Therapy is palliative in the great majority of patients with a positive lymph nodes. However, depending on the individual risk factors and the response to therapy the rate of prostate-cancer-specific survival after ten years may be up to 80 percent. Options are:

5.1.6Distant Metastases – Hormone-Sensitive

Therapy is palliative. Systemic therapy is the treatment of choice, if necessary, combined with local therapy. Options are:

5.1.7Castration-Refractory Prostate Cancer

Therapy is palliative. It depends of the general health condition, pretreatment, symptoms, specific comorbidity and the patient’s choice, see Figure 4.

Figure 4: Algorithm for the Therapy of Castration-Refractory Prostate Cancer  
Algorithm for the Therapy of Castration-Refractory Prostate Cancer
1Docetaxel: Randomized trials also included asymptomatic patients with increased PSA value in three consecutive measurements;

Options are

5.1.8Relapse

The great majority of relapses after curative therapy is diagnosed by an increase of the PSA value. Salvage prostatectomy or salvage radiotherapy are curative approaches. Differential therapy depends on the type of first line treatment. The following situations have to be distinguished:

Biochemical progression / local relapse after radical prostatectomy

Relapse is defined as a PSA value > 0.2ng/ml in a minimum of two consecutive measurements. Options are

  • Salvage radiotherapy

  • Watchful waiting in patients with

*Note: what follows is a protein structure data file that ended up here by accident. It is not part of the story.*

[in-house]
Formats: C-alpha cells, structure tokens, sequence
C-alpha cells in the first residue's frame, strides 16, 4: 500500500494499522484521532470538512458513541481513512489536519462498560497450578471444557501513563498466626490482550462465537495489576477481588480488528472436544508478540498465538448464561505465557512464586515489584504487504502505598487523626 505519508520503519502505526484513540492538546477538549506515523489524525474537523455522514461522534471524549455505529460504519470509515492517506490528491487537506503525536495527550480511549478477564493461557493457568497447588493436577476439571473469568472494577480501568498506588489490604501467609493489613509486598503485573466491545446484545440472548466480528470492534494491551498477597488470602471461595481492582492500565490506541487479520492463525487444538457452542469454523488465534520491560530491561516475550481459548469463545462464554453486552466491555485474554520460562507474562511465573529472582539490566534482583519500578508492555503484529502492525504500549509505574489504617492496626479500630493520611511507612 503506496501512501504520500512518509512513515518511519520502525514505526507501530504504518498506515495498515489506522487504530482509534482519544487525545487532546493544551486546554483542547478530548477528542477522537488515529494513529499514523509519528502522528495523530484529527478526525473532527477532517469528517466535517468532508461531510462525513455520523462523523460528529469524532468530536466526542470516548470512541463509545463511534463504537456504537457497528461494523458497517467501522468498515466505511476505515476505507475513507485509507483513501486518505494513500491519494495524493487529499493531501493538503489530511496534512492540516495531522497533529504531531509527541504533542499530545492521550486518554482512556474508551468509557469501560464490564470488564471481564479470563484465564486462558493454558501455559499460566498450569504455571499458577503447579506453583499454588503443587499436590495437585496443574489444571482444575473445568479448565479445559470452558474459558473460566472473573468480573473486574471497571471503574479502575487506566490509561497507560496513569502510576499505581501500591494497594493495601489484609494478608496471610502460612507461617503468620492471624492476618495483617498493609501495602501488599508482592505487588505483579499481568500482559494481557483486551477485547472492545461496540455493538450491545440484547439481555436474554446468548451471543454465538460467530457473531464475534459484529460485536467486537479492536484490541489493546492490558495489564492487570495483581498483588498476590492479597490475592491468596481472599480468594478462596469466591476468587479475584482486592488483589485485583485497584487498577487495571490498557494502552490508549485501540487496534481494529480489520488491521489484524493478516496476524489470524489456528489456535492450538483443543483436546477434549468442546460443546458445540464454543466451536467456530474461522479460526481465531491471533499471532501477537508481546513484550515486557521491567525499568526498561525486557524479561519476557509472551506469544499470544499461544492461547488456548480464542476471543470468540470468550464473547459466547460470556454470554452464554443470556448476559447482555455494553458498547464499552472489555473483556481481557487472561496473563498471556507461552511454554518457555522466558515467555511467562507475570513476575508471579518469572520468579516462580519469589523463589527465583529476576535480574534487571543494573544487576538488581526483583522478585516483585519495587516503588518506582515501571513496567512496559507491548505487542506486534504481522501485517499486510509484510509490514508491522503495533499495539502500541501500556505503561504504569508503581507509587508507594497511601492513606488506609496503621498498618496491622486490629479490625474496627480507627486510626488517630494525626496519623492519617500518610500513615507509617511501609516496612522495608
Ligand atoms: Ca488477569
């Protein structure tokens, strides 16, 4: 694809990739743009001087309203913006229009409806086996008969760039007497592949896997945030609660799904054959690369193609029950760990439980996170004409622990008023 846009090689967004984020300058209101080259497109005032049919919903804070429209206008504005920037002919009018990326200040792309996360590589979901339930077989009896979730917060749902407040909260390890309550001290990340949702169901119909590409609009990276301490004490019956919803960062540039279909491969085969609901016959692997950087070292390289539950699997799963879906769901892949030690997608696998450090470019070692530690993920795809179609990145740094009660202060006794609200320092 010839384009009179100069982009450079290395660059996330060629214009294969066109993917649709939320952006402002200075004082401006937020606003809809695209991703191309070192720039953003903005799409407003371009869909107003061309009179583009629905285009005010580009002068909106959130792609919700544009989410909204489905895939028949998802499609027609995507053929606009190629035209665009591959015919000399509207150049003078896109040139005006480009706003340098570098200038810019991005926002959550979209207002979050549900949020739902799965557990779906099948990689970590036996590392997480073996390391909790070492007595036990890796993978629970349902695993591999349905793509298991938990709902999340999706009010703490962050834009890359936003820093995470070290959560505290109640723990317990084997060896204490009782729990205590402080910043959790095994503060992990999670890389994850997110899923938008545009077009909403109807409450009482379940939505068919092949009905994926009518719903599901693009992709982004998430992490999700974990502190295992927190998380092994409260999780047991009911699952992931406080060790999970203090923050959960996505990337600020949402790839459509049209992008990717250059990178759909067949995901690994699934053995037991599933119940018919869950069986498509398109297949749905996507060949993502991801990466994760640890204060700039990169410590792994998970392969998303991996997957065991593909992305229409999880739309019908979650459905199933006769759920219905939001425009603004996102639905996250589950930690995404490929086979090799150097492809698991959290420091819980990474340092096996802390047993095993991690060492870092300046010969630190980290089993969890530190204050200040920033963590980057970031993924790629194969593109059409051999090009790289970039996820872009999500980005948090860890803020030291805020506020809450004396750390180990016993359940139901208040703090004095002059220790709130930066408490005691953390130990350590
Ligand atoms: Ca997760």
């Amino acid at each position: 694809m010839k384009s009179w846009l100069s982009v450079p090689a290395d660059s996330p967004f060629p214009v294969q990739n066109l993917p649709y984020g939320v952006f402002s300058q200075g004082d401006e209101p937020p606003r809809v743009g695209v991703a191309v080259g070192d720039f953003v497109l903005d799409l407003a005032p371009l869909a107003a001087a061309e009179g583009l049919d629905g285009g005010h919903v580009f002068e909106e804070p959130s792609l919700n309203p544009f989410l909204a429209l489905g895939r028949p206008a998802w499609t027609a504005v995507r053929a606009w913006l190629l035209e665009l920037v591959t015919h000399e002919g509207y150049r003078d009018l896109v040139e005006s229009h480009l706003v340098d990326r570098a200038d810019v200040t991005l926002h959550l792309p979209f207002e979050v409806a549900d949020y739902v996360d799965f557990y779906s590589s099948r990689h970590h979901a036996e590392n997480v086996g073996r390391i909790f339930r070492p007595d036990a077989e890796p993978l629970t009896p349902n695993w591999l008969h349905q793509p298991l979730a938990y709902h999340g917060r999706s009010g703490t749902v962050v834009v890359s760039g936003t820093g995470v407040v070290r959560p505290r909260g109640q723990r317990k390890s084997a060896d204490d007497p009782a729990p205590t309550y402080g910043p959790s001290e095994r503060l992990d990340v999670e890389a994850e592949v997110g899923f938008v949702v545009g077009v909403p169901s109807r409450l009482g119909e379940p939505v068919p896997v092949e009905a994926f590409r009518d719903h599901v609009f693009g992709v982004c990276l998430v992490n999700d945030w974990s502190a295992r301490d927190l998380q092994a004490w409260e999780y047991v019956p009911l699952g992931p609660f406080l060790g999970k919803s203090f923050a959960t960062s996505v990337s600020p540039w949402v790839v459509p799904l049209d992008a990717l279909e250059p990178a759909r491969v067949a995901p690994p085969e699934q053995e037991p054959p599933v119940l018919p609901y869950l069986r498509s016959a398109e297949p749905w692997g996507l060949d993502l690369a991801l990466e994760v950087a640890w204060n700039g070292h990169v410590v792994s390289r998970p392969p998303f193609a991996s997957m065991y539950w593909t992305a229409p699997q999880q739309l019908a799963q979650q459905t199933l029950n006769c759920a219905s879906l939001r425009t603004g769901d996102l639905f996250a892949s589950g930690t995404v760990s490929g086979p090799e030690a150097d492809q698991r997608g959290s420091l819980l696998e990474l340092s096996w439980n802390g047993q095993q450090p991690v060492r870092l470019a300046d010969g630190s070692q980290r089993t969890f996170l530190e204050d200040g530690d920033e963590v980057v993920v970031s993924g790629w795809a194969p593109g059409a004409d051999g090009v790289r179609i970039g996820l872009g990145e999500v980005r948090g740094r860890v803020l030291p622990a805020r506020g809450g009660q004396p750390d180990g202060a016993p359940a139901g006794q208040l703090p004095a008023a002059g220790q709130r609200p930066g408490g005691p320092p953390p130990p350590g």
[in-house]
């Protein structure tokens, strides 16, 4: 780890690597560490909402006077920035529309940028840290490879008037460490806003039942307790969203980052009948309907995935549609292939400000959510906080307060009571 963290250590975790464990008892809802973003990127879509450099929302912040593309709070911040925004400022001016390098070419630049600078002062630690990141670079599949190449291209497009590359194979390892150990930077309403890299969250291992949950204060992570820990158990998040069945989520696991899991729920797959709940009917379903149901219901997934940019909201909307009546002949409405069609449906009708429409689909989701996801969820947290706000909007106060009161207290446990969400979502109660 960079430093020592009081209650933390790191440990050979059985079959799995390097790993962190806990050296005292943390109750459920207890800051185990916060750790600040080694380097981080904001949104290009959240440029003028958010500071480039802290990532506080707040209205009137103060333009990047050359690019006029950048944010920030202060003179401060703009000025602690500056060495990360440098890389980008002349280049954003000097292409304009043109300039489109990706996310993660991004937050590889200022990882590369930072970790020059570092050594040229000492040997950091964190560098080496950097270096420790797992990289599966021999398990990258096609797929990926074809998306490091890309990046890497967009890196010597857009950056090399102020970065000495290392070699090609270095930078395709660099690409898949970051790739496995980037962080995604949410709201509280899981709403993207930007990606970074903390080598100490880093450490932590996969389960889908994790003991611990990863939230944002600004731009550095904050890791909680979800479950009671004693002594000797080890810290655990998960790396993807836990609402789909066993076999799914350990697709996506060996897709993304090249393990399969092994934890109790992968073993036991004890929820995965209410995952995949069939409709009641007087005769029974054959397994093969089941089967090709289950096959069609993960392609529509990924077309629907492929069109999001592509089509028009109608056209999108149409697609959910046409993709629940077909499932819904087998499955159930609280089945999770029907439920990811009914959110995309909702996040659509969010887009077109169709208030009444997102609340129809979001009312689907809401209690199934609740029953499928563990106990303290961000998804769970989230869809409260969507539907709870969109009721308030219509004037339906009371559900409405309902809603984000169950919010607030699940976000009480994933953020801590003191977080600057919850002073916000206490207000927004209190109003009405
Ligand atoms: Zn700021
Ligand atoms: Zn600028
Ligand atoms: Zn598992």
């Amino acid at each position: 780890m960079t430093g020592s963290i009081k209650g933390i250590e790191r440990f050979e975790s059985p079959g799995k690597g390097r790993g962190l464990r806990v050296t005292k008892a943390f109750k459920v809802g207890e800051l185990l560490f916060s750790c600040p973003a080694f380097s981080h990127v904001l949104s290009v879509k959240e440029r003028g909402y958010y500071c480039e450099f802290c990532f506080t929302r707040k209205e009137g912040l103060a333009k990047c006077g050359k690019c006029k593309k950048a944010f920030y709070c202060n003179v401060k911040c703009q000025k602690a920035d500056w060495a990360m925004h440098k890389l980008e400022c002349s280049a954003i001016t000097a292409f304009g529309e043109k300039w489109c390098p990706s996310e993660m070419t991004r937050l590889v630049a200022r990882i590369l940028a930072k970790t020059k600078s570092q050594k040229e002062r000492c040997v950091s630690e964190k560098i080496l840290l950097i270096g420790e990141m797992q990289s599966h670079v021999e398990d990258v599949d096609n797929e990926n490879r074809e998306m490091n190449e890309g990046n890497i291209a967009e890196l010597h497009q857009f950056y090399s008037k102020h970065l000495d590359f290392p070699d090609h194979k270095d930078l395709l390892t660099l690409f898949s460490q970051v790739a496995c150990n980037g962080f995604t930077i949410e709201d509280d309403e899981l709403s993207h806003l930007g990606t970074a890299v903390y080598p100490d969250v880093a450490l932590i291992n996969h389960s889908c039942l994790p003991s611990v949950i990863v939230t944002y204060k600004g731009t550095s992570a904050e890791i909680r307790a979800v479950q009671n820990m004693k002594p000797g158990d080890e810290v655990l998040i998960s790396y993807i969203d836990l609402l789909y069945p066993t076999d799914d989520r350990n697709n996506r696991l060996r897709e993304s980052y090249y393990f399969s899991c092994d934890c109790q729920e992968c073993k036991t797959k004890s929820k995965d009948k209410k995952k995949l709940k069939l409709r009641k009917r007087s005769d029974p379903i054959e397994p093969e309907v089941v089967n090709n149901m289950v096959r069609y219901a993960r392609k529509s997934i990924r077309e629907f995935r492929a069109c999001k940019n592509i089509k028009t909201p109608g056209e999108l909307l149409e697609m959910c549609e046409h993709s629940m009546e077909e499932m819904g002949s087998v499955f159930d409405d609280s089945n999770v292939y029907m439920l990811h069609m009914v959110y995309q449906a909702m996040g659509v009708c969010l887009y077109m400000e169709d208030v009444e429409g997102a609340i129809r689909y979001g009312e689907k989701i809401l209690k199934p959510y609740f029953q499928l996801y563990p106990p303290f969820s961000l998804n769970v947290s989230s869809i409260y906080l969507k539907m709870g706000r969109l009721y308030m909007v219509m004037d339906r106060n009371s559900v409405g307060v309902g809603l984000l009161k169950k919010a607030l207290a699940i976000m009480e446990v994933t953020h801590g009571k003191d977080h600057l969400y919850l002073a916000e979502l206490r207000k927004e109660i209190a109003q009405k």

• PSA doubling time > 10 months

    • Interval between surgery and relapse > 2 years

    • Primary Gleason score < 8

Local relapse after radiotherapy

Relapse is defined as a PSA value > 2ng/ml above the post-radiotherapeutic nadir in a minimum of two consecutive measurements. Options are

  • Prostatectomy

  • Endocrine therapy

  • Watchful waiting: Criteria may be adapted to the local relapse after radical prostatectomy

Metastatic Disease

Therapeutic options correspond to those of first line therapy in patients with lymph-node or distant metastases.

5.2Therapeutic Options

5.2.1Active Surveillance

The concept was developed in order to prevent overtreatment in low risk patients – without foregoing the chance of cure. Selection criteria have been taken from the published study with the longest follow-up [11], supplemented with quantitative histological parameters, see Table 4.

Table 4: Criteria for Selection, Monitoring and Intervention of Active Surveillance Patients [211] 

 

Parameters

Inclusion Criteria

- all mandatory -

Follow-Up

Intervention Criteria

-one criterion mandatory -

PSA

≤ 10 ng / ml

 

 

Every 3 months over 2 years,

then every 6 months

PSA DT2 < 3 years

Gleason-score

≤ 6

 

 

Biopsy after 6 – 12 months

then every 3 – 4 years

> 6

cT stage

1 - 2a

Histology

Malignant tissue in ≤ 2 biopsies

Malignant tissue / biopsy ≤ 50 %

Malignant tissue in > 2 biopsies

Malignant tissue / biopsy > 50 %

Symptoms

Symptomatic progressive disease

1 extended initial criteria;
2 PSA DT – PSA doubling time